Dear Telemarketer, Here’s Why I Hate You

Well, hate is a strong word. I should tone it down to a strong dislike. And I should also clarify that I don’t strongly dislike you personally. I know you are simply doing your job. As a matter of fact, you are likely reading from the script they gave you. When they gave you the number of calls you needed to make daily, you probably said, “WHOA” but, not out loud because you didn’t want to be negative on the first day. You also might be stuck in this mental conflict of having to do the very thing you don’t like being done to you. Believe me, I understand. It’s not fun to be placed in that position.

What your company SHOULD tell you though, is that the people you are dialing, or more correctly, the people the computer is dialing for you are actually…well, you know…people. They have good days and bad days. They like to be listened to. They like being treated as more than a number. They really dislike being thought of as a meal ticket. So, despite what they told you in the 1 day training, the people on the other end are not robots sitting by the phone waiting to be sold to. They are regular folk like you. But let me get back to the subject of you.

I don’t want this to be a letter where I simply rant and bellow. I want to provide some helpful suggestions. I don’t know if they will work for everyone, but they would be helpful to me.

  1. When you call, even if they have given you a script, if you ask a question, please wait for me to answer before moving on into the next line. If you blow past my response, I assume you are an automated call and I am likely to hang up fairly quickly. I’m doing stuff…sort of like you are.
  2. We don’t know each other yet, so when you call, it would be better if you simply let me know up front what you are doing. Are you raising money? Are you selling a trip? Despite what they told you, please don’t tell me I won a free trip if you know later on in the script they ask you to slip in the sales presentation or the $120 processing or hold fee you want me to pay today for this one-time-only offer. Honestly, I get it. Some pretty smart people have done the research and they tell you how the average human will act. Maybe the issue is me. Maybe I’m just not average. As a matter of fact, let’s go with no…no, I’m not. I do my best every day to push past average. So, there you have it. The research was wrong about me.
  3. Please call me from a quiet room. If it sounds like a flea market in the background, I get the feeling I got 15 years ago at the timeshare presentation. Yep, the one where we were herded into a room and they rang a loud cowbell and made everyone cheer when they got another sucker…I mean, another couple to sign on the dotted line. It was pressurized and they were trying to break us like Pavlov’s dogs. Sound the bell. DING! Give ’em a reward. Let them feel like they’re missing out on the bell and applause themselves. So, when I hear the noise in the background, yeah, it reminds of something unpleasant. That’s not a good sign for you. Ok, I know you don’t own the company and you don’t have primo desk choice, but could you at least tell the lady in the background to stop hollering about her lunch order. It’s distracting. Thanks.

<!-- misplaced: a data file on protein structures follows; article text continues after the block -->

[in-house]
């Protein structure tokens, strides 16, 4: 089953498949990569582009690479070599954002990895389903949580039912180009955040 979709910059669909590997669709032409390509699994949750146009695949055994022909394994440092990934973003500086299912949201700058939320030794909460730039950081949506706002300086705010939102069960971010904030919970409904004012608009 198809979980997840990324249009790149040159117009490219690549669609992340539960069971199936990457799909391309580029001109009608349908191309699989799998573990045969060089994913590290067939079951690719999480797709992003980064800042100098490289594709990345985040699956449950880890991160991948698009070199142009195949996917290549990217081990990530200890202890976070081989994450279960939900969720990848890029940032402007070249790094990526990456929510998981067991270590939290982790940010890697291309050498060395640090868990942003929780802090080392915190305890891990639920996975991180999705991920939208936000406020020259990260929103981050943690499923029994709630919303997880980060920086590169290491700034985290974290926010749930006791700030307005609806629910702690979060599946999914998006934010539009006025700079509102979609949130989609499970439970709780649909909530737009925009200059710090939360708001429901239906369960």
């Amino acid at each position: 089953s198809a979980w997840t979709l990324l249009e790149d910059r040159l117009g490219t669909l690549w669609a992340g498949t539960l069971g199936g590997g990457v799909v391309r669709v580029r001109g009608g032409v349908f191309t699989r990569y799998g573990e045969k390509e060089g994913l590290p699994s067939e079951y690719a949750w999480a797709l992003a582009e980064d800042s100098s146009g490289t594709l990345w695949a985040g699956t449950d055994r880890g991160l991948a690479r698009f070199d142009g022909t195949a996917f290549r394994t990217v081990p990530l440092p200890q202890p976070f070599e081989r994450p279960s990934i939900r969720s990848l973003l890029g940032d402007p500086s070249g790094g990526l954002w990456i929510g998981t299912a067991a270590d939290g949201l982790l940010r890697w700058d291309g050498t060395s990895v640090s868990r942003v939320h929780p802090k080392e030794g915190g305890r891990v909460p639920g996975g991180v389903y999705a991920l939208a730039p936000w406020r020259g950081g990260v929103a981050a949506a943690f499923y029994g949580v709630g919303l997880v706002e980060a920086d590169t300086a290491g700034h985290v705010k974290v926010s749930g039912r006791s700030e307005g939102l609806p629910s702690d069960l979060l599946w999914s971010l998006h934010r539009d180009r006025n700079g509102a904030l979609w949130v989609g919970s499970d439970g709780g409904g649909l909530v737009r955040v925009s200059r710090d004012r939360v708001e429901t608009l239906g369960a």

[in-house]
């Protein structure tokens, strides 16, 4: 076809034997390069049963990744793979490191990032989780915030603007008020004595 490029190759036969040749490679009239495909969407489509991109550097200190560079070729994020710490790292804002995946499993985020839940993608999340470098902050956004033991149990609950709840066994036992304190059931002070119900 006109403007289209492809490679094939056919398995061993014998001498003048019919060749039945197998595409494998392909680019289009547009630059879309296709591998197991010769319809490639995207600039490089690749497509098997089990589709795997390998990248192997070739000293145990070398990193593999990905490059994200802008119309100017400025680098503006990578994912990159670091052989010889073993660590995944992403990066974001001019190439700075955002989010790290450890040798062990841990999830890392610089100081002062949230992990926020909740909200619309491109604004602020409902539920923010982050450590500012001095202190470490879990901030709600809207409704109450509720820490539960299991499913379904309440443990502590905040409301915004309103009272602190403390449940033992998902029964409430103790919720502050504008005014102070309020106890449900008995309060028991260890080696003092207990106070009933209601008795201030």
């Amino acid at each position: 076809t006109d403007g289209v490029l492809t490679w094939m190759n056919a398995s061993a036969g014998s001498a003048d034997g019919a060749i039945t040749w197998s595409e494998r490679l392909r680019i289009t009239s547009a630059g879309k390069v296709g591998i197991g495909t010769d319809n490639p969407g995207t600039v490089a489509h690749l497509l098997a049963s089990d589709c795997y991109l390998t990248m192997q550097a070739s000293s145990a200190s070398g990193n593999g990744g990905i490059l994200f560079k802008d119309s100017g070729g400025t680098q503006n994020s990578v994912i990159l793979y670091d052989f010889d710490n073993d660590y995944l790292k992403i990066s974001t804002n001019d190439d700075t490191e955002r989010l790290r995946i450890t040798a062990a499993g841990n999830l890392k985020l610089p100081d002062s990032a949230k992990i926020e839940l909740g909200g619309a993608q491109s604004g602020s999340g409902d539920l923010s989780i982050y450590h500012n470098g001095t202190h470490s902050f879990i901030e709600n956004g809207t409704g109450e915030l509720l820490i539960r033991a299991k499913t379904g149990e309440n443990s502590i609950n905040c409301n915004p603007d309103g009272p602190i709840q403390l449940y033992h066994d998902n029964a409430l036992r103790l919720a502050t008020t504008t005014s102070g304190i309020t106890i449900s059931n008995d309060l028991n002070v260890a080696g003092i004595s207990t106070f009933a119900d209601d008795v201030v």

4. Give me an opt-out at the beginning of the call. Instead of launching into the script, causing my blood pressure to rise because I’m in the middle of something and now wondering when you’ll let me get a word in, please simply ask me if I have some time. “Hey Mr. Kennedy. We’re sharing some information about vacations in Las Vegas. Do have about 5 minutes to chat?” You get my permission and the call goes MUCH easier after that. Really it does. If I’m annoyed at your insensitivity right from the beginning, I’m probably not listening to you anymore. And to be honest, if I didn’t think it was extremely rude, I would hang up. I’ve been pushed to the point of saying, “OK, I’m going to hang up now” just as a warning before doing it. I felt bad about it. I really did. But my blood pressure thanked me later in the day. So, I was ok after that.
  5. Please be aware of your call time. I know they give you certain reasonable hours to call. But, in the morning at 8:00 and 34 seconds, I’m still dealing with children, school, and really prepping my day. If I’m not doing that, I’m heading to speak somewhere and chances are I’m not going to answer the phone unless your number looks similar to my wife. Despite what they told you, I’m probably nicest between 12:30pm and 2pm. I’ve had lunch and the kids haven’t come home yet. I’m usually on business calls at that time though. So, hopefully you can get through.

Here’s the long and short of it. I know you have a difficult job. I really do. And, I appreciate that you are doing your best to make it happen instead of slacking off. I do! But, please simply remember I’m a human being with feelings. I’m a communicator. I speak, train or write for a good portion of most days. I’m really particular about how to communicate effectively with others. Maybe I’m more critical about it than some others. So, that might be to your disadvantage. I’m not sure. But, if you must call me, let me hear the smile in your voice, ask your question, then wait to hear what I say. Then we can both make sure it’s a useful conversation.

Does that work?

Looking forward to your next call.



P.S. — By the way, I don’t really hate you. I actually admire that you are doing your job in the way you’ve been taught. I’ve just gotten called by some of the wrong people in your company. Please don’t give them my number anymore. Thanks.

Today is Day 42 of a 12 Week Writing Journey. As part of that, I’m starting a 14 Day Blog Challenge on October 17th. Click below to register for it: